Last time, I introduced a list of catchers with 30+ career WAR and promised future analysis. Today I want to talk about two methods to analyze them that goes beyond WAR—WAR per 600 plate appearances and my new toy, Wins Above Excellence.
I know this is my favorite part of every post, so let me jump right in with the data. As usual, it’s sortable by clicking the column headers.
Wins Above Replacement per 600 Plate Appearances
You would expect Johnny Bench (4.99), Mike Piazza (4.61), Gary Carter (4.47), Yogi Berra (4.45), Ivan Rodriguez (4.16), and Carlton Fisk (4.15) to rank highly. After all, they are the top six in career WAR for catchers (just in a different order). However, in WAR/600 PA there are quite a few players sprinkled in between them.
Five players actually rank higher than Bench. Joe Mauer (6.71) is far and away the best, though he has less than 3000 career at bats and has yet to experience a decline. The truth is, though, that he’s probably going to wind up as the best catcher ever. Hall of Famer Buck Ewing follows Mauer at 5.39. He played in the 19th century with shorter schedules and therefore compiled “only” 5764 plate appearances.
Next is an interesting one—Gene Tenace. Tenace doesn’t have overwhelming traditional stats (.241, 201 HR, 674 RBI), but his WAR (48.6) is impressive and his WAR/600 PA (5.34) is even more impressive. Charlie Bennett (5.24), like Ewing, played in the 19th century and had very few plate appearances (4310). He also happened to own the best catcher rating in history. Hall of Famer Mickey Cochrane (5.07) ranks right after Bennett and before Bench.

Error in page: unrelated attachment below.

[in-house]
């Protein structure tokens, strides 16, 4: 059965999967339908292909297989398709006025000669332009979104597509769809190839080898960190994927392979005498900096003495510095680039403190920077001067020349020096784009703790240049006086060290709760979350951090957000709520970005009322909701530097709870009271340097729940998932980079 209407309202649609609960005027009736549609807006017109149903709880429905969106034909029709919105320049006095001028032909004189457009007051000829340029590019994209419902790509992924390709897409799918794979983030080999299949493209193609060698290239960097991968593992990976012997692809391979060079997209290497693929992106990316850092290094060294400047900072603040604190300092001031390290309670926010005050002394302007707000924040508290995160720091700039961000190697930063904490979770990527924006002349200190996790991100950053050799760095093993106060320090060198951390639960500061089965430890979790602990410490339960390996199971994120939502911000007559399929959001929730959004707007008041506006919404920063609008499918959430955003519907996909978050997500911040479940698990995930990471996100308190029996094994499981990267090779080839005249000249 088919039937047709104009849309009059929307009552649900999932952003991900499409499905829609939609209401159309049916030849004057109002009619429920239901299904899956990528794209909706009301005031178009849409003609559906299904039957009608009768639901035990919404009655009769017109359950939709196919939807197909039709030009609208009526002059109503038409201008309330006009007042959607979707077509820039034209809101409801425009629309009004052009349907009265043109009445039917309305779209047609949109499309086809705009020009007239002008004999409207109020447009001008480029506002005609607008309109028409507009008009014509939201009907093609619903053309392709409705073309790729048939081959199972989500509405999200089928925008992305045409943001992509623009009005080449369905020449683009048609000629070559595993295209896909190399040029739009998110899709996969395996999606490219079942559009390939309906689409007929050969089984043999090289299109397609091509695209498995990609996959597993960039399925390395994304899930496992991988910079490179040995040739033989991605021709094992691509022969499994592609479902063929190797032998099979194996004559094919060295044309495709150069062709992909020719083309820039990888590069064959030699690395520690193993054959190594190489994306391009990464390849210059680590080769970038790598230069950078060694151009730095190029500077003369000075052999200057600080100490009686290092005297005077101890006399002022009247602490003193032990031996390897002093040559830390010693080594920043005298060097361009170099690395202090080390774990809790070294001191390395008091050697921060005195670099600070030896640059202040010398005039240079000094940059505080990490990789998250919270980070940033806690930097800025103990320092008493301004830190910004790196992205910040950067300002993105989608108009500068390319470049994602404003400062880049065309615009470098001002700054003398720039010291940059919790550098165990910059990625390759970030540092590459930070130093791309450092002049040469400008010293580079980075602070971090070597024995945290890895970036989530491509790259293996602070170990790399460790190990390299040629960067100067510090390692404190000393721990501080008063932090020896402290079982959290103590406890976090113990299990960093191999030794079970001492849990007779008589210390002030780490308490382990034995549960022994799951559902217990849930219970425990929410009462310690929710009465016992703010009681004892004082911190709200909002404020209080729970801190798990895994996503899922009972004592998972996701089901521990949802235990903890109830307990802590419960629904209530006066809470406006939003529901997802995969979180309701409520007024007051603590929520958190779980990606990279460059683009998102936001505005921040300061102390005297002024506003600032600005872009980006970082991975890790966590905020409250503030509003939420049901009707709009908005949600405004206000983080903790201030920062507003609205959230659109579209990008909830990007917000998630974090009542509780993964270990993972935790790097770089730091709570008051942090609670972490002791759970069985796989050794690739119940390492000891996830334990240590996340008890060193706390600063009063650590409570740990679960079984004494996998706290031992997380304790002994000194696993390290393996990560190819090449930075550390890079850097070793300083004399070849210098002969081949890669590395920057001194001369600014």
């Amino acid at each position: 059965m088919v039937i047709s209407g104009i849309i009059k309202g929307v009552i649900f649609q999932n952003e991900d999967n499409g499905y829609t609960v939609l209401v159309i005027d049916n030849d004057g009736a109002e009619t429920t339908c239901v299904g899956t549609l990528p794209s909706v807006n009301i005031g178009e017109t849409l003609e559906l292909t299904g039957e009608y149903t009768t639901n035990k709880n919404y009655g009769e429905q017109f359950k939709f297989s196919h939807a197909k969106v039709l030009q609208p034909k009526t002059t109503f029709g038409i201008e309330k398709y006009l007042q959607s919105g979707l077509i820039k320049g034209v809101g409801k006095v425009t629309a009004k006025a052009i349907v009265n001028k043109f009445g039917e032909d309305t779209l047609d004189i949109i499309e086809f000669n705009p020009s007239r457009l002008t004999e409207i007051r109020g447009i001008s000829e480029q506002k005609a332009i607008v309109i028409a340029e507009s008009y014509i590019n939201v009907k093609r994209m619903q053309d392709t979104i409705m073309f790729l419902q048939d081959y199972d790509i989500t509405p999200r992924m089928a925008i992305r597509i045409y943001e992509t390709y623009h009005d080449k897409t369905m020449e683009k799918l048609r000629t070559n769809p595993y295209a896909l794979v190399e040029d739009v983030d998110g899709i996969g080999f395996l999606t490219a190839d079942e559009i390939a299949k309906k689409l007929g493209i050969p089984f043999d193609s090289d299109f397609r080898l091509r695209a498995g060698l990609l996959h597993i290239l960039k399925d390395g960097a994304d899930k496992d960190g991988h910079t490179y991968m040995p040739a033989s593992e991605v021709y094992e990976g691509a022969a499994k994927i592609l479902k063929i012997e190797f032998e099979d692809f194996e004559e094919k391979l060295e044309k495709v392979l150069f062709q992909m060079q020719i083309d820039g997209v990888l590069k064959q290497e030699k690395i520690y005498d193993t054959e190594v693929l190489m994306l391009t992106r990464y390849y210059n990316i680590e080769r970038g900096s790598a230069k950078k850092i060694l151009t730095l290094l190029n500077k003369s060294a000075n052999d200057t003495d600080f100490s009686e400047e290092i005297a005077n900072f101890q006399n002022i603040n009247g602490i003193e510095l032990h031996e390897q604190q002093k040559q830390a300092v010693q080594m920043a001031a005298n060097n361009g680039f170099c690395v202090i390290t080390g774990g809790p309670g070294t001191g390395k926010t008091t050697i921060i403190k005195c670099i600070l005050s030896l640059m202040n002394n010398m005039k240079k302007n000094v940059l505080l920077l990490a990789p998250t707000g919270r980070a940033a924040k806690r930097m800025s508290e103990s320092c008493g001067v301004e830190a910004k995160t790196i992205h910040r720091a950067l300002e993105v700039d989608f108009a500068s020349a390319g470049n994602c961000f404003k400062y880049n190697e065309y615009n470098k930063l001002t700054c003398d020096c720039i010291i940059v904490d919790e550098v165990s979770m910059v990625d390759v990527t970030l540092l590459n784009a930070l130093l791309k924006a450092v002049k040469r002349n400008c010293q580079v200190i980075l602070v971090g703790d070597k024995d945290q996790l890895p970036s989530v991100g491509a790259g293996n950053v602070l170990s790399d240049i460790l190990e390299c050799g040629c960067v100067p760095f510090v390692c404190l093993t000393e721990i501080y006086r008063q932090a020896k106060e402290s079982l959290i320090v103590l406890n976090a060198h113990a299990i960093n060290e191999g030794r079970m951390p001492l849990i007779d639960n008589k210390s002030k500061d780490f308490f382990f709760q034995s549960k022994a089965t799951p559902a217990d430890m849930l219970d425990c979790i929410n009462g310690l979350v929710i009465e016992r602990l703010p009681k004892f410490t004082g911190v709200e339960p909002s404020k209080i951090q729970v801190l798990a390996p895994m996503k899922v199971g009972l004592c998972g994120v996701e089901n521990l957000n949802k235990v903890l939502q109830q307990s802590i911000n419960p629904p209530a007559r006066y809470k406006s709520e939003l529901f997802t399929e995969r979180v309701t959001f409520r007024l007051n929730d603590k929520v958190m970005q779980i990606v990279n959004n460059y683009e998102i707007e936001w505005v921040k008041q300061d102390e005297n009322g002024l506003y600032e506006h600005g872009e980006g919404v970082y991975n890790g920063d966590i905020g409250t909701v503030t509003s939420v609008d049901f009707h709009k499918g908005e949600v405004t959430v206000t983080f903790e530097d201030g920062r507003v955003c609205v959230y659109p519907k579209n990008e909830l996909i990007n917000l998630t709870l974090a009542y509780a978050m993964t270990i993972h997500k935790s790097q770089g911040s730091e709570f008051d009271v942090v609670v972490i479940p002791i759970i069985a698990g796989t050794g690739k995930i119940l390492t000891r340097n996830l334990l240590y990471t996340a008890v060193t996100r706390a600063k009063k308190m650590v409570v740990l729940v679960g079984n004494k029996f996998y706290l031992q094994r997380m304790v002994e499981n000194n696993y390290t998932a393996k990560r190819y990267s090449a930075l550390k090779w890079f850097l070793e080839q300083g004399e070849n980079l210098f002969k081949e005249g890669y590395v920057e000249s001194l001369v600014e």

Two Hall of Famers—Roger Bresnahan (4.73) and Bill Dickey (4.65)—rank in between Bench and Piazza. HOFer Roy Campanella (4.57) ranks between Piazza and Carter. Pretty much tied with Carter and Berra is Thurman Munson. Munson isn’t simply talked up by the New York press. He very much deserves to be in the Hall of Fame conversation.
Three players sit between Berra and Ivan Rodriguez. One is active (Jorge Posada, 4.24), one is enshrined (Gabby Hartnett, 4.20), and one isn’t in the Hall (Wally Schang, 4.19). Behind Pudge is… well, Pudge Fisk.
Here are the top four eligible non-Hall of Famers by WAR/600 PA:
- Gene Tenace
- Charlie Bennett
- Thurman Munson
- Wally Schang
And to recap the career WAR leaders I wrote about last time:
The highest WAR for eligible Non-Hall of Fame catchers:
- Joe Torre (55.5)
- Ted Simmons (50.8)
- Gene Tenace (48.6)
- Wally Schang (43.7)
- Bill Freehan (43.4)
- Thurman Munson (43.3)
There’s Tenace again. No matter what list I build, Tenace is near the top.
So, what happened to Torre, Simmons, and Freehan when you break up their WAR by 600 PA? Freehan (3.82) and Torre (3.81) aren’t far from the group I mention above. Simmons, however, comes in pretty low at 3.18. He’s closer to Jim Sundberg and Lance Parrish than he is to Joe Torre and Bill Freehan.